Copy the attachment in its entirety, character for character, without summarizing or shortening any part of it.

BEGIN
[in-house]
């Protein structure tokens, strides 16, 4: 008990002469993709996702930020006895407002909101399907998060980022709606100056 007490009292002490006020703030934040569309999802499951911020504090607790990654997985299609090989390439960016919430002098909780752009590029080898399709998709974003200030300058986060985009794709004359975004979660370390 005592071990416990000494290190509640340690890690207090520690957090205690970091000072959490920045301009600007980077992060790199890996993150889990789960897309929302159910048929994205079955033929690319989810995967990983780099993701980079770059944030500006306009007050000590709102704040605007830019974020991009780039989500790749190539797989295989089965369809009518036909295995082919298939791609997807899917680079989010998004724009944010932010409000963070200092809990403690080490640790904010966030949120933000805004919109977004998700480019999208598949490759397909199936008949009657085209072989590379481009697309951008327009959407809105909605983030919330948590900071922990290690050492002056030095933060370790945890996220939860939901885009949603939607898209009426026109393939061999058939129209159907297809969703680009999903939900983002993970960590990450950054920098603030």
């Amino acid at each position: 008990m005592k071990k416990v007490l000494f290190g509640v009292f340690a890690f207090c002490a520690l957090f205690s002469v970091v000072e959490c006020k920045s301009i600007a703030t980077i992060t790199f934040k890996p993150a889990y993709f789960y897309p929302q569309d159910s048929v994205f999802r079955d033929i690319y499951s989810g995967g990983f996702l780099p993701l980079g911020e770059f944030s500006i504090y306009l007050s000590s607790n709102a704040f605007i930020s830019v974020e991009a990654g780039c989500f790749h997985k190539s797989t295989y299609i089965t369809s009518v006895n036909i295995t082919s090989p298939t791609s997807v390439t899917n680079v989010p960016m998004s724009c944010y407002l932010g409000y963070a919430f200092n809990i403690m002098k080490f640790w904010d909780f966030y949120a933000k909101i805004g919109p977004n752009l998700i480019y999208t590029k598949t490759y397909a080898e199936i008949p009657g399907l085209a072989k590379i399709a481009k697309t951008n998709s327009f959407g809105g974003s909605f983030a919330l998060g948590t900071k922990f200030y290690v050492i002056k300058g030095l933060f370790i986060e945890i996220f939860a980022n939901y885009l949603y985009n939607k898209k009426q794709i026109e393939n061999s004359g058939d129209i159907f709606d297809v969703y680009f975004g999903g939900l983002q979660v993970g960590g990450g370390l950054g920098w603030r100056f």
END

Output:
[in-house]
């Protein structure tokens, strides 16, 4: 008990002469993709996702930020006895407002909101399907998060980022709606100056 007490009292002490006020703030934040569309999802499951911020504090607790990654997985299609090989390439960016919430002098909780752009590029080898399709998709974003200030300058986060985009794709004359975004979660370390 005592071990416990000494290190509640340690890690207090520690957090205690970091000072959490920045301009600007980077992060790199890996993150889990789960897309929302159910048929994205079955033929690319989810995967990983780099993701980079770059944030500006306009007050000590709102704040605007830019974020991009780039989500790749190539797989295989089965369809009518036909295995082919298939791609997807899917680079989010998004724009944010932010409000963070200092809990403690080490640790904010966030949120933000805004919109977004998700480019999208598949490759397909199936008949009657085209072989590379481009697309951008327009959407809105909605983030919330948590900071922990290690050492002056030095933060370790945890996220939860939901885009949603939607898209009426026109393939061999058939129209159907297809969703680009999903939900983002993970960590990450950054920098603030």
């Amino acid at each position: 008990m005592k071990k416990v007490l000494f290190g509640v009292f340690a890690f207090c002490a520690l957090f205690s002469v970091v000072e959490c006020k920045s301009i600007a703030t980077i992060t790199f934040k890996p993150a889990y993709f789960y897309p929302q569309d159910s048929v994205f999802r079955d033929i690319y499951s989810g995967g990983f996702l780099p993701l980079g911020e770059f944030s500006i504090y306009l007050s000590s607790n709102a704040f605007i930020s830019v974020e991009a990654g780039c989500f790749h997985k190539s797989t295989y299609i089965t369809s009518v006895n036909i295995t082919s090989p298939t791609s997807v390439t899917n680079v989010p960016m998004s724009c944010y407002l932010g409000y963070a919430f200092n809990i403690m002098k080490f640790w904010d909780f966030y949120a933000k909101i805004g919109p977004n752009l998700i480019y999208t590029k598949t490759y397909a080898e199936i008949p009657g399907l085209a072989k590379i399709a481009k697309t951008n998709s327009f959407g809105g974003s909605f983030a919330l998060g948590t900071k922990f200030y290690v050492i002056k300058g030095l933060f370790i986060e945890i996220f939860a980022n939901y885009l949603y985009n939607k898209k009426q794709i026109e393939n061999s004359g058939d129209i159907f709606d297809v969703y680009f975004g999903g939900l983002q979660v993970g960590g990450g370390l950054g920098w603030r100056f």